When electricity came to the last homes in the Scottish Highlands
Electricity expanded rapidly into the Highlands and Islands from the late 1940s – some 20-odd years after the first large-scale hydro scheme for domestic power was opened on the River Clyde at Lanark.
Comfort, convenience and a boost for business, industry and tourism was how the onset of electricity was promoted.
It was even said the onset of electricity would halt depopulation.
A remarkable set of photographs gifted to the Am Baile archive of Highland society and culture documents the massive shift in way of life, when oil and cruisie lamps gave way to a demand for new white goods and appliances.
Images show delivery men crossing woodland and moor to get these new items of desire into homes, with one picture showing a cooker being dispatched to a home in Lochalsh by rowing boat and another capturing several men moving a new electric oven through a forest.
The photographs were taken by Bill Ramsay for the North of Scotland Hydro Board, which was established by an Act of Parliament in 1943. Catherine MacPhee, trainee archivist at Skye and Lochalsh Archive Centre, said: “It was a life-changing event and it was promoted in terms of economic improvement and social development of the Highlands.
"In one image you see a field where hay is being ploughed and then you also see a huge channel that has been dug out for the cables. There are obviously people who remember when that happened.”
In the early 1940s, Thomas Johnston, Secretary of State for Scotland, had a vision for “large-scale reforms that might mean Scotia Resurgent”. Expanding hydro power was a priority.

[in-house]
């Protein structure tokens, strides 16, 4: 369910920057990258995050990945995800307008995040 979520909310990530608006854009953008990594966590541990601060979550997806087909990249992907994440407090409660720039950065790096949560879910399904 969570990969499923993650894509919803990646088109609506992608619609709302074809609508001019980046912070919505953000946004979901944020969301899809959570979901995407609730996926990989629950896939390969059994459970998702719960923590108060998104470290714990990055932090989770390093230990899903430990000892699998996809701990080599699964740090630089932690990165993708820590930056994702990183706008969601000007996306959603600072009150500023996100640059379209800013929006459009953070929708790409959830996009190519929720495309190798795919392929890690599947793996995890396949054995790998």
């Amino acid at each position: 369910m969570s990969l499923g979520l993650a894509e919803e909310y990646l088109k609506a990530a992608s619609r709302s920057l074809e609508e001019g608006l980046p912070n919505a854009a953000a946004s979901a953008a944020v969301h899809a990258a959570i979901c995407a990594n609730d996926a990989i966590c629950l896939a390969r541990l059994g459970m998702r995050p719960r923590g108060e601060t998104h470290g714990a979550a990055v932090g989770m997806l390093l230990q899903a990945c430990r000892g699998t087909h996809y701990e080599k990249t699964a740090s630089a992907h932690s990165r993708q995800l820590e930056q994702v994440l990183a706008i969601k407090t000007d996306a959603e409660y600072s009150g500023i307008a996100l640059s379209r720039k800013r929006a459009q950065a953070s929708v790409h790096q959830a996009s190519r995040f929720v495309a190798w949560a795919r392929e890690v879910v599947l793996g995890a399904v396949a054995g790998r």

In 1944, the Lochalsh Distribution Scheme became the first project of the board, with electricity brought into villages such as Balmacara, Nostie, Dornie and Plockton.
Ms MacPhee said the board embarked on tours of village halls to promote the benefits of electricity – as well as show off the latest in home appliances, which were then sold in hydro board shops.
Archive pictures show rows of neatly dressed women in the audience, while kettles, foodmakers and hoovers are on display on the stage. The appliances were also displayed at agricultural shows.
Huge infrastructure projects over the Highlands altered the landscape for all time.
A meeting of the Royal Scottish Geographical Society in March 1950 heard 29 generating stations and 14 new lochs were created as part of the hydro scheme, with 13 lochs enlarged.
A man-made underground river ran into into Loch Lomond for the first time that month.
Loch Sloy, fed by streams whose courses had been changed, was now 30 feet above its natural level.
Thousands of local men, as well as former prisoners of war, worked on the projects.
The first of the North Of Scotland Hydro Board schemes was switched on at the River Morar in December 1948 by Catherine Mackenzie, a local crofter and widow.
A report said: “As Mrs Mackenzie turned a control wheel, the low rumble of the turbines was heard and a blaze of light succeeded the dim illumination of oil lamps in which the ceremony had began.”
Ms Mackenzie then spoke to the crowd in Gaelic: “Let light and power come to the crofts.”
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